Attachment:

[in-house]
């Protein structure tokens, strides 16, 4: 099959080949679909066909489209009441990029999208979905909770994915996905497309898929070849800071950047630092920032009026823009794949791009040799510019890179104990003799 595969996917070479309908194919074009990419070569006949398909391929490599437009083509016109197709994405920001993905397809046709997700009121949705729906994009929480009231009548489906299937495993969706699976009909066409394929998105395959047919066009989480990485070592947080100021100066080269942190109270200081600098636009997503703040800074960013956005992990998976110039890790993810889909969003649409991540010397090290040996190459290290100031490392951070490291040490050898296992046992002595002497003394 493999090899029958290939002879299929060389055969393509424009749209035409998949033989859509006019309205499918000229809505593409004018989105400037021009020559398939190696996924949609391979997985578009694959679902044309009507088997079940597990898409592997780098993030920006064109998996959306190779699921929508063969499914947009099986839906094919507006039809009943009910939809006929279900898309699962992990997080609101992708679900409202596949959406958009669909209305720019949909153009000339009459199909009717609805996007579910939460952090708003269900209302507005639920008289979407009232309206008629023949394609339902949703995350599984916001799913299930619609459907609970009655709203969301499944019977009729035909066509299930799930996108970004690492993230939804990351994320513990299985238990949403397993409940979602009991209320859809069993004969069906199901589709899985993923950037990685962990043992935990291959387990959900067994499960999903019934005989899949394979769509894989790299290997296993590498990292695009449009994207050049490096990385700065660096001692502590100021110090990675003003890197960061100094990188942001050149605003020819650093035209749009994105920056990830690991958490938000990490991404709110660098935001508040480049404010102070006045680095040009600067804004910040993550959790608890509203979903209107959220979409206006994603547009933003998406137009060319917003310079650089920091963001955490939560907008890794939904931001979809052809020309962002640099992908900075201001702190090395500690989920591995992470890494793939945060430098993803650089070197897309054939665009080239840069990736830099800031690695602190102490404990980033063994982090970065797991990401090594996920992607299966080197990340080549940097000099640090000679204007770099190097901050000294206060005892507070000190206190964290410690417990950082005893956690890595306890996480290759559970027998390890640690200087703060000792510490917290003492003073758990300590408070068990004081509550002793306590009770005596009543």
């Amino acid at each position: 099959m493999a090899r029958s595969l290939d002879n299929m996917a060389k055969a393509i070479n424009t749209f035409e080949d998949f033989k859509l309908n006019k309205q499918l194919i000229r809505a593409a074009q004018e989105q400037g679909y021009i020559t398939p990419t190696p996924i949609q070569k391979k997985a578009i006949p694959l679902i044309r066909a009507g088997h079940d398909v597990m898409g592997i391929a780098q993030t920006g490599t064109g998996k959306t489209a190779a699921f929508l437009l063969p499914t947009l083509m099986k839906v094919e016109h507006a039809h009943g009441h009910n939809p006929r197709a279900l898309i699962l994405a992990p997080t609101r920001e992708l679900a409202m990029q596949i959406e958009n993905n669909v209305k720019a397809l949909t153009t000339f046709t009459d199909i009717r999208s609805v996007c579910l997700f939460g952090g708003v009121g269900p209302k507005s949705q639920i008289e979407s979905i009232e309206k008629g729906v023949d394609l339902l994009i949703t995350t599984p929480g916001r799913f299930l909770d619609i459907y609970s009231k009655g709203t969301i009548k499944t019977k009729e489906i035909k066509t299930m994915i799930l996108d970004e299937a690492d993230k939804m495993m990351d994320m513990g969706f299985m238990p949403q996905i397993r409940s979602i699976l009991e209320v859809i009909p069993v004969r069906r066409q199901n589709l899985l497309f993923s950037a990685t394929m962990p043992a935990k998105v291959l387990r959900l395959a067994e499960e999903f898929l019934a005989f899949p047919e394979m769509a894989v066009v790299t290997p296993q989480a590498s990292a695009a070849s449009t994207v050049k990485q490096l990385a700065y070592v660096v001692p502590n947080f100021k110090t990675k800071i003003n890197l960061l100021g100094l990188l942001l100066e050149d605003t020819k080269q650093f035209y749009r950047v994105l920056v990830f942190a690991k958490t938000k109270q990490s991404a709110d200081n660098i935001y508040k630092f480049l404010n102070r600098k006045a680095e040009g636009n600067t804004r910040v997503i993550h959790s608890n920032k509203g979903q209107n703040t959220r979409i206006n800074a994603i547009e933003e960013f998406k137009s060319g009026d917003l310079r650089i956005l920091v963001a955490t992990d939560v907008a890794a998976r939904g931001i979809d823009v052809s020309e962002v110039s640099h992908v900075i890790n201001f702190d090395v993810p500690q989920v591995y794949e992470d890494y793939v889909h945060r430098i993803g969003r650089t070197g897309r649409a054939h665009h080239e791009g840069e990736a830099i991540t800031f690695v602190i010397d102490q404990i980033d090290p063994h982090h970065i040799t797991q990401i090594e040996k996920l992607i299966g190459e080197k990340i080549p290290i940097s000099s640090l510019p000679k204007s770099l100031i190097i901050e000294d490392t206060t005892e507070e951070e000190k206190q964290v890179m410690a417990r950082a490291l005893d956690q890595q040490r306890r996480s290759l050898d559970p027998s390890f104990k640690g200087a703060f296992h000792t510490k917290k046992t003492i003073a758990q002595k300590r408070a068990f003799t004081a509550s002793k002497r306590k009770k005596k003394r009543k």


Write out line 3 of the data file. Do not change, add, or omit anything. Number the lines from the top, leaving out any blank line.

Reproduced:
């Amino acid at each position: 099959m493999a090899r029958s595969l290939d002879n299929m996917a060389k055969a393509i070479n424009t749209f035409e080949d998949f033989k859509l309908n006019k309205q499918l194919i000229r809505a593409a074009q004018e989105q400037g679909y021009i020559t398939p990419t190696p996924i949609q070569k391979k997985a578009i006949p694959l679902i044309r066909a009507g088997h079940d398909v597990m898409g592997i391929a780098q993030t920006g490599t064109g998996k959306t489209a190779a699921f929508l437009l063969p499914t947009l083509m099986k839906v094919e016109h507006a039809h009943g009441h009910n939809p006929r197709a279900l898309i699962l994405a992990p997080t609101r920001e992708l679900a409202m990029q596949i959406e958009n993905n669909v209305k720019a397809l949909t153009t000339f046709t009459d199909i009717r999208s609805v996007c579910l997700f939460g952090g708003v009121g269900p209302k507005s949705q639920i008289e979407s979905i009232e309206k008629g729906v023949d394609l339902l994009i949703t995350t599984p929480g916001r799913f299930l909770d619609i459907y609970s009231k009655g709203t969301i009548k499944t019977k009729e489906i035909k066509t299930m994915i799930l996108d970004e299937a690492d993230k939804m495993m990351d994320m513990g969706f299985m238990p949403q996905i397993r409940s979602i699976l009991e209320v859809i009909p069993v004969r069906r066409q199901n589709l899985l497309f993923s950037a990685t394929m962990p043992a935990k998105v291959l387990r959900l395959a067994e499960e999903f898929l019934a005989f899949p047919e394979m769509a894989v066009v790299t290997p296993q989480a590498s990292a695009a070849s449009t994207v050049k990485q490096l990385a700065y070592v660096v001692p502590n947080f100021k110090t990675k800071i003003n890197l960061l100021g100094l990188l942001l100066e050149d605003t020819k080269q650093f035209y749009r950047v994105l920056v990830f942190a690991k958490t938000k109270q990490s991404a709110d200081n660098i935001y508040k630092f480049l404010n102070r600098k006045a680095e040009g636009n600067t804004r910040v997503i993550h959790s608890n920032k509203g979903q209107n703040t959220r979409i206006n800074a994603i547009e933003e960013f998406k137009s060319g009026d917003l310079r650089i956005l920091v963001a955490t992990d939560v907008a890794a998976r939904g931001i979809d823009v052809s020309e962002v110039s640099h992908v900075i890790n201001f702190d090395v993810p500690q989920v591995y794949e992470d890494y793939v889909h945060r430098i993803g969003r650089t070197g897309r649409a054939h665009h080239e791009g840069e990736a830099i991540t800031f690695v602190i010397d102490q404990i980033d090290p063994h982090h970065i040799t797991q990401i090594e040996k996920l992607i299966g190459e080197k990340i080549p290290i940097s000099s640090l510019p000679k204007s770099l100031i190097i901050e000294d490392t206060t005892e507070e951070e000190k206190q964290v890179m410690a417990r950082a490291l005893d956690q890595q040490r306890r996480s290759l050898d559970p027998s390890f104990k640690g200087a703060f296992h000792t510490k917290k046992t003492i003073a758990q002595k300590r408070a068990f003799t004081a509550s002793k002497r306590k009770k005596k003394r009543k």